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7 Strategies to Become a Content Shark: Own the B2B Ocean

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December 15, 2021

6 mins read

7 Strategies to Become a Content Shark: Own the B2B Ocean

7 Strategies to Become a Content Shark: Own the B2B Ocean

Too often, B2B marketing teams approach content strategy as an afterthought. It’s not because we don’t think it’s important. It’s because keeping up a constant stream of fresh content is so daunting.

To be sure, the internet has an insatiable appetite for content. In order to adapt, B2B marketers have to become Content Sharks. If we’re not constantly moving, constantly pushing content through our gills, we suffocate. This makes content strategy, however intimidating it may seem, one of the most important B2B marketing strategies to tackle.

Here are 7 ways to become a B2B content shark:

1.Think in terms of journey stages.

Don’t let your product release schedule dictate your content strategy. Only prospects in the lower funnel will care about your products.

Top of the funnel prospects want to see that you are an industry leader, and you can show them that you are with thought-leadership. Serving up details about your features and functionality will fall flat on audiences that are barely aware of your brand.

Mid-funnel audiences are interested in tips and tricks, how-tos, and best practices. They are looking for something useful in order to continue engaging with you. Only after they are aware and engaged will they show a real interest in your products and solutions.

The genius of building a content strategy around the customer journey is that you are basing your next best content offer on customer behavior, not your brand agenda. Making it all about them, instead of you, can make all the difference.

Once they are aware, then you engage them. Once they are engaged, then you sell them.

2.Lean in on research-driven thought-leadership.

Feeding your prospects with new data around industry trends makes them smarter, more valuable in their jobs, and makes you the hero for building those smarts.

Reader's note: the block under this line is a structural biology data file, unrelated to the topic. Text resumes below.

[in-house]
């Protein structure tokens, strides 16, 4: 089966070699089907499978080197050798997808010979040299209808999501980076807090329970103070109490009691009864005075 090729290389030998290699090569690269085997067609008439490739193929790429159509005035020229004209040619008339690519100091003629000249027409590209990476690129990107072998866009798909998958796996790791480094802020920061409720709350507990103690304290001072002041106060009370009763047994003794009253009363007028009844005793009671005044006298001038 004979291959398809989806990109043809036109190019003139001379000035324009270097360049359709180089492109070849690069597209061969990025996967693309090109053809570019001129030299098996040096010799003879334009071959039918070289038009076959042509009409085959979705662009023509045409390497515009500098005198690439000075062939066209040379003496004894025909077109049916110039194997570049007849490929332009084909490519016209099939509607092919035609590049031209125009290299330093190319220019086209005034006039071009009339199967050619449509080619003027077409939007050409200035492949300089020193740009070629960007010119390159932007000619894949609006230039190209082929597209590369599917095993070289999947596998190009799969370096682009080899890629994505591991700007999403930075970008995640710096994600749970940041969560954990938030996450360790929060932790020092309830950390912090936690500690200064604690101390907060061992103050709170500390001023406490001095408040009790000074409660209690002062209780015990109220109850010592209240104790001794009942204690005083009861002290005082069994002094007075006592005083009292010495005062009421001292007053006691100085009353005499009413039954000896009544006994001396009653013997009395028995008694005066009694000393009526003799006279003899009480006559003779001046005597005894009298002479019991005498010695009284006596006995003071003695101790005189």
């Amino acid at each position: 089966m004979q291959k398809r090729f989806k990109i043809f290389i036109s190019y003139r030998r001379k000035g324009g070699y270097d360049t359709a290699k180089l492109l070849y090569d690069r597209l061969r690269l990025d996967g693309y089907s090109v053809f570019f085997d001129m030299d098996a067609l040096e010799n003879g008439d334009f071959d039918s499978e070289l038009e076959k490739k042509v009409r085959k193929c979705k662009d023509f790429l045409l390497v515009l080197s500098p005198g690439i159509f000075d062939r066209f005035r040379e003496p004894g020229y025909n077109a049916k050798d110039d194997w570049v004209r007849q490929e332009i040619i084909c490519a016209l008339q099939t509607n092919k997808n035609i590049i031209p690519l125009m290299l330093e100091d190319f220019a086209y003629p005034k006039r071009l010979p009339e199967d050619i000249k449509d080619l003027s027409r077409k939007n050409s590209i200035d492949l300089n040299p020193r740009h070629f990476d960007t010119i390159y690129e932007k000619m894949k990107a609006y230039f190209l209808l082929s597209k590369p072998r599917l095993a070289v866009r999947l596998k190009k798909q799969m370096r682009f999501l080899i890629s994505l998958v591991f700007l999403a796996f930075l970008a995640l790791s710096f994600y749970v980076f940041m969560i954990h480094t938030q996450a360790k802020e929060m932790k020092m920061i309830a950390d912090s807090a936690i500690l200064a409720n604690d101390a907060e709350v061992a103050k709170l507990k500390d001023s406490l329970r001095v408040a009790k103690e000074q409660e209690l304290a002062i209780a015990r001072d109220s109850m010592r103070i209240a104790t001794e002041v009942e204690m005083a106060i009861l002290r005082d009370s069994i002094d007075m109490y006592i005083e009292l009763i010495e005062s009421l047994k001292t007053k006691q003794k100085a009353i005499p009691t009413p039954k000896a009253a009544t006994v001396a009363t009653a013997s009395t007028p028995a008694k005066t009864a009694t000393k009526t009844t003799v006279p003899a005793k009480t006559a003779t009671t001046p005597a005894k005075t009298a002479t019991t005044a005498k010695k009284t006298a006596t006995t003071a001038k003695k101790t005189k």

Many of the most successful content-driven campaigns catch your prospects’ attention with headlines like, “65% of B2B Marketers Say Martech is the Most Important Investment in 2021.”

The added bonus of building thought leadership with primary research is that the content permutations you can spin out of your data are endless. Whitepapers, blogs, webinars, infographics, contributed articles, and speaker placements can all be spun out of a single primary research study.

3.Use caution when gating content.

Today’s B2B audiences have email fatigue. Just over 2 percent of them ever complete a form because they don’t want to be part of your email nurture program. Gating content also leads to decreased engagement. When faced with a gate, huge percentages of visitors bounce.

Consider ungating your upper and mid-funnel content.

The goal in the awareness phase is to build trust, so you want your content to be broadly accessible. The main exception is event registration, where contact information is needed.

During the engagement phase, consider ungating certain whitepapers, how-tos, and tips and tricks in order to drive increased engagement.

Later in the buying process, more members of the buying committee will be accessing your site, looking to understand and validate the decision. Case studies, ROI analyses, and other forms of social proof are important here.